My final procedure there took place when I received the recommendation of a graduating senior to have a gum retraction. I won't gross you out with the grizzly details, but it involved showing up for a surgery where they would cut the roof of my mouth open while I was awake and graft some pig bone to my jawline. No joke.
I replied that there was no way I could afford it, even at the clinic's reduced rates, as I was getting married in a few months and was saving for the honeymoon. Neema, my "dentist" thought for a moment and then replied, "Ok, well, I'll give it to you as a wedding present. You just have to let me photograph the procedure for my thesis project." We had tried putting something similar on our wedding registry at Bed Bath and Your Mom but were stymied by the comparative shipping costs, so I took him up on his offer.
Sufficed to say, it was an experience. In a particularly shady abandoned cubicle farm in a basement of an unfindable academic building, Neema and his two assistants prepped me for surgery. So, to do the math, that's six hands working on my mouth. But was it enough? No, Neema stops at one point and says, "Dave, I can't really get a good photo with one hand. Would you mind holding your own gum retractors?" I obliged, only to begin cracking up at the ridonkulousness of my situation, chortling with laughter, high as a kite on pain killers.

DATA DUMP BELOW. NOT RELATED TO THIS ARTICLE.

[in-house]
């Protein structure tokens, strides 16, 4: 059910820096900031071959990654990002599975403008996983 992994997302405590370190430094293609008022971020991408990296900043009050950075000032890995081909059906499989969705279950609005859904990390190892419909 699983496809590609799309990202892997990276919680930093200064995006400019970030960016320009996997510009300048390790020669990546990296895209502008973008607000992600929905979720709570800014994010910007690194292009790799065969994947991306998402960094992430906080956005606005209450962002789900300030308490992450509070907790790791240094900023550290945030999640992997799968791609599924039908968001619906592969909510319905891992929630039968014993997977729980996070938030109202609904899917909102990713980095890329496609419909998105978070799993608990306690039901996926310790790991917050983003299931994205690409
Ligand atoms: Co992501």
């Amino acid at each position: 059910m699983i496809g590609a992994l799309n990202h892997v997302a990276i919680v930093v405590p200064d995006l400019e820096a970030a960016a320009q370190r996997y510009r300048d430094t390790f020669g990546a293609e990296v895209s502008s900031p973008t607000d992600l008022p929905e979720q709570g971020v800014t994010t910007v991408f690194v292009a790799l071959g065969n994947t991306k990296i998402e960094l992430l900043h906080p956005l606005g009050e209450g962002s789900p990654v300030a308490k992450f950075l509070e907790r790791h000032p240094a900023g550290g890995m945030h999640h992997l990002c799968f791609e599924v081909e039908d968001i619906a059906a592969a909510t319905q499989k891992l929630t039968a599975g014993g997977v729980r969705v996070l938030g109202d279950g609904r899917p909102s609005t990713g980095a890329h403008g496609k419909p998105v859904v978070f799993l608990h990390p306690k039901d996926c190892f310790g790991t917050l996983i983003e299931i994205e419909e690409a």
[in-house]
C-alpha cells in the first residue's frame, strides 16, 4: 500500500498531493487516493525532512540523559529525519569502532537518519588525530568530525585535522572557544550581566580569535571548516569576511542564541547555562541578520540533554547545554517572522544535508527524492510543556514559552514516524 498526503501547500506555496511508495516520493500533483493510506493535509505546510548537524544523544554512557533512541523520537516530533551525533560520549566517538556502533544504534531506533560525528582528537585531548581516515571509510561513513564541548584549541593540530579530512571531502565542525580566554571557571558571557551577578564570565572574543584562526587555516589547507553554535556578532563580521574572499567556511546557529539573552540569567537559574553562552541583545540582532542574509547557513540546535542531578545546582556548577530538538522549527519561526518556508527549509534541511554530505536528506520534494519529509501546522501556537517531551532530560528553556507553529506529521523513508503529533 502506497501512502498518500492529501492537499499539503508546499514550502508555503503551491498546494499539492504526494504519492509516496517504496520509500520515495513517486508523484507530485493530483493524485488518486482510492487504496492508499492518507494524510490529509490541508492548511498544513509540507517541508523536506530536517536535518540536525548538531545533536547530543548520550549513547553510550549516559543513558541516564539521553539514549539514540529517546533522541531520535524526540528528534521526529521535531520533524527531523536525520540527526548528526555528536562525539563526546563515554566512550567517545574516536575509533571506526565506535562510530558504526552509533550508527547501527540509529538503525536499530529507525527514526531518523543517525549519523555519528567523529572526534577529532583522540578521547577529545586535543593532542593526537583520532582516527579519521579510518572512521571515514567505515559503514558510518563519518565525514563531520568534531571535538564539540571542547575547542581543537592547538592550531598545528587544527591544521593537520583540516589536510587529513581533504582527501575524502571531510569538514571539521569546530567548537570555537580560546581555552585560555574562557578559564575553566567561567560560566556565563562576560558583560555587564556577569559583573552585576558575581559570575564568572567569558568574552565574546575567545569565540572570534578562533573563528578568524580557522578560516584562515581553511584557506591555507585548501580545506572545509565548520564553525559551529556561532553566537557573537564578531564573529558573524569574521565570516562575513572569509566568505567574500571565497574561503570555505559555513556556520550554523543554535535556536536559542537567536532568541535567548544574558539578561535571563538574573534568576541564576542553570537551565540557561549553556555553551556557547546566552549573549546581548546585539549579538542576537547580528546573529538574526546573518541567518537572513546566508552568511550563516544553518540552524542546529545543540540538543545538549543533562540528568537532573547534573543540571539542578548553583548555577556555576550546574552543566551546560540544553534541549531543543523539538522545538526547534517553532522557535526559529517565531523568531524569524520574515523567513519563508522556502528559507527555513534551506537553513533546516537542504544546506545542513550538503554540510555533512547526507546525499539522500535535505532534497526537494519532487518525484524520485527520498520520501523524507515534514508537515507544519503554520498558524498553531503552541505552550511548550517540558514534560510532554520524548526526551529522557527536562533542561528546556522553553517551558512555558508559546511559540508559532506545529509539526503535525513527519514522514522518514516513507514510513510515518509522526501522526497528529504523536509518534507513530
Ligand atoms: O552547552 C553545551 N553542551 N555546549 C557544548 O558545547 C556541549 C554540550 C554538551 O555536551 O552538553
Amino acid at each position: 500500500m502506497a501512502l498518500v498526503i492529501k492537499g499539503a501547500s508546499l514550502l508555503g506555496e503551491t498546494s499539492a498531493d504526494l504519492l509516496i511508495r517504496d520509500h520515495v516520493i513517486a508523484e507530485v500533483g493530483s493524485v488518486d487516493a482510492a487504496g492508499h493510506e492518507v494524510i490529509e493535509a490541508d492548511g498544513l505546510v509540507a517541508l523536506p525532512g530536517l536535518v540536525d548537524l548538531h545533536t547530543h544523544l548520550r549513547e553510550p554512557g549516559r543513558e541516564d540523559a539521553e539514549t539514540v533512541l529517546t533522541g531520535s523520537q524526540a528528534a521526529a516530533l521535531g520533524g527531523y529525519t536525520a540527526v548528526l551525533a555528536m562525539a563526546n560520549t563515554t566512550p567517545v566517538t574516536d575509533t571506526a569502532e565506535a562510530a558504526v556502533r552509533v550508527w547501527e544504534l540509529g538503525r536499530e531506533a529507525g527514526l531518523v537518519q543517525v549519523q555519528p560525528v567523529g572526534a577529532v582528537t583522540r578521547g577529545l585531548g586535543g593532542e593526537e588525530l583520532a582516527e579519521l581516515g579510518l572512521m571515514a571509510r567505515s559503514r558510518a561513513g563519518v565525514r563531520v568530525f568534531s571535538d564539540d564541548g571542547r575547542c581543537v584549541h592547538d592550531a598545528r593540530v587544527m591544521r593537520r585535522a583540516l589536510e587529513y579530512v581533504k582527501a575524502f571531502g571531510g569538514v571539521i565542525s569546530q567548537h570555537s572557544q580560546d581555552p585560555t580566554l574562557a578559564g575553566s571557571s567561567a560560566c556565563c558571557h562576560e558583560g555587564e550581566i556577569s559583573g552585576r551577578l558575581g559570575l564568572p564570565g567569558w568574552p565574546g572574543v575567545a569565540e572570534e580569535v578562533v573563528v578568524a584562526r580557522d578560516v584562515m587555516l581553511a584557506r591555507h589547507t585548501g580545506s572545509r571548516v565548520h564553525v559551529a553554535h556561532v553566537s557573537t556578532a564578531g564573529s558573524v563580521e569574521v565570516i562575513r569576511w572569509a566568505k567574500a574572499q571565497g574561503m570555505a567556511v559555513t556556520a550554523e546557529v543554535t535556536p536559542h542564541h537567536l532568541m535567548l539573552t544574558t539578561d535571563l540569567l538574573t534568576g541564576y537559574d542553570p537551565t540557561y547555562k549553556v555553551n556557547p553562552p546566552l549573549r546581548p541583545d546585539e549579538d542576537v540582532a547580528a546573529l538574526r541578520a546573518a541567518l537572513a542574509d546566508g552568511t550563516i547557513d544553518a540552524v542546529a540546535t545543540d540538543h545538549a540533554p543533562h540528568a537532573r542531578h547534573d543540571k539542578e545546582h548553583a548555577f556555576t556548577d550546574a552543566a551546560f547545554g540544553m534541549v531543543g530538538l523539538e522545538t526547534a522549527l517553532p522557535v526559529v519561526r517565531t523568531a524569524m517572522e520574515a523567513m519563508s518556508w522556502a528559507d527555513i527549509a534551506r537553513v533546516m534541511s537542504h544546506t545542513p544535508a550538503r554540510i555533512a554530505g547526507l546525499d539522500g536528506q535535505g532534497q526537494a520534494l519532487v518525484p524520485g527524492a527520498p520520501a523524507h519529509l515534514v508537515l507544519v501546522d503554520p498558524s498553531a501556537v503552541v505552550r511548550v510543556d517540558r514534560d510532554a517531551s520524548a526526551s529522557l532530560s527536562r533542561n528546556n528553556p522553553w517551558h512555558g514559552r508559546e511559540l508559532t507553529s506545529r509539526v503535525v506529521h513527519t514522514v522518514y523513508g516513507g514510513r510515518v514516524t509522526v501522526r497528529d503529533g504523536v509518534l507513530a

This may be part of the reason why my stitches started coming out later that night. Still doped up beyond sanity, the tickling in the back of my throat drove me to madness. I proceeded to find some scissors and a butter knife to cut the offending strands out myself. Fortunately, my long suffering fiancee (now the Mrs) and her two roommates thought this unwise. None of them particularly medically inclined nor happy about icky stuff, they jumped me. While my wife pinned me down by sitting on my chest, her sister held the flashlight, and her roommate reached in and cut my stitches for me. I could only assume that she has had some similar experiences growing up in Uganda and handled herself with aplomb.
All this is to say, if you can avoid such an experience through proper dental maintenance and if you're less rigidly contrary than I, it is well worth your effort. That's why this cool set of a year's worth of toothbrushes from Anthropologie, while silly, still grabbed my eye and deserved a blog post:
They're marked with the three month time limit for which you're supposed to use them prior to discarding. If like me, you're inclined to keep a toothbrush until it is no longer useful for anything but grout cleaning, this could be beneficial.
Tuesday, July 5, 2011
|Not Proportional to the House|
|Not Structurally Proportional|
|Never Double Height Columns|